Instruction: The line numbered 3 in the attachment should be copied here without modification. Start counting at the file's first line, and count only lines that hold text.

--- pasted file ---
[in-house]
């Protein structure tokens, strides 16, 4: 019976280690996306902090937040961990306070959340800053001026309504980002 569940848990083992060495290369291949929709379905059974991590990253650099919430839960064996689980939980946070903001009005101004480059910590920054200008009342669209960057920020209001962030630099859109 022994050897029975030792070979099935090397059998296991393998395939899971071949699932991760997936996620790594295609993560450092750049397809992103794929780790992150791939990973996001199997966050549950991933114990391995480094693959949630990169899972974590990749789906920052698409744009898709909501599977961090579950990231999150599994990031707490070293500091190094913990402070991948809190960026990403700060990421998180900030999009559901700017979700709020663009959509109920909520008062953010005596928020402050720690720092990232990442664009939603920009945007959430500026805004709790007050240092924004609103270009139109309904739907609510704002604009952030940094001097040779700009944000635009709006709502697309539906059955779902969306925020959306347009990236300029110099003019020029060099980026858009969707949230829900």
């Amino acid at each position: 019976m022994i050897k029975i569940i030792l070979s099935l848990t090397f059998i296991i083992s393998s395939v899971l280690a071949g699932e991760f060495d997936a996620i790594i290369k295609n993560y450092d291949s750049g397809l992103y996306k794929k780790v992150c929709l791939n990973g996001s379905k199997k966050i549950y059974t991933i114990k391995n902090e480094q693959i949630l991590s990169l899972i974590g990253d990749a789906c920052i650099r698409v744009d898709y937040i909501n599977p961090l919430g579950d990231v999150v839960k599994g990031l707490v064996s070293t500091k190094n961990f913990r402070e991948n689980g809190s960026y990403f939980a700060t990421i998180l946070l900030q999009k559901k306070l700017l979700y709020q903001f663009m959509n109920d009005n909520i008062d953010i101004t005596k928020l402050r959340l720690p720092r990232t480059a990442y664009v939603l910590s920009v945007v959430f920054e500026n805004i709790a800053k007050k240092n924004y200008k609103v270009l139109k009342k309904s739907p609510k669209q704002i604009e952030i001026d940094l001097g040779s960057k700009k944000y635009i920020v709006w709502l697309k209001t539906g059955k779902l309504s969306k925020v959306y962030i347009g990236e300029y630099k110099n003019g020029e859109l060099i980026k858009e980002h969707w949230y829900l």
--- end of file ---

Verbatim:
């Amino acid at each position: 019976m022994i050897k029975i569940i030792l070979s099935l848990t090397f059998i296991i083992s393998s395939v899971l280690a071949g699932e991760f060495d997936a996620i790594i290369k295609n993560y450092d291949s750049g397809l992103y996306k794929k780790v992150c929709l791939n990973g996001s379905k199997k966050i549950y059974t991933i114990k391995n902090e480094q693959i949630l991590s990169l899972i974590g990253d990749a789906c920052i650099r698409v744009d898709y937040i909501n599977p961090l919430g579950d990231v999150v839960k599994g990031l707490v064996s070293t500091k190094n961990f913990r402070e991948n689980g809190s960026y990403f939980a700060t990421i998180l946070l900030q999009k559901k306070l700017l979700y709020q903001f663009m959509n109920d009005n909520i008062d953010i101004t005596k928020l402050r959340l720690p720092r990232t480059a990442y664009v939603l910590s920009v945007v959430f920054e500026n805004i709790a800053k007050k240092n924004y200008k609103v270009l139109k009342k309904s739907p609510k669209q704002i604009e952030i001026d940094l001097g040779s960057k700009k944000y635009i920020v709006w709502l697309k209001t539906g059955k779902l309504s969306k925020v959306y962030i347009g990236e300029y630099k110099n003019g020029e859109l060099i980026k858009e980002h969707w949230y829900l």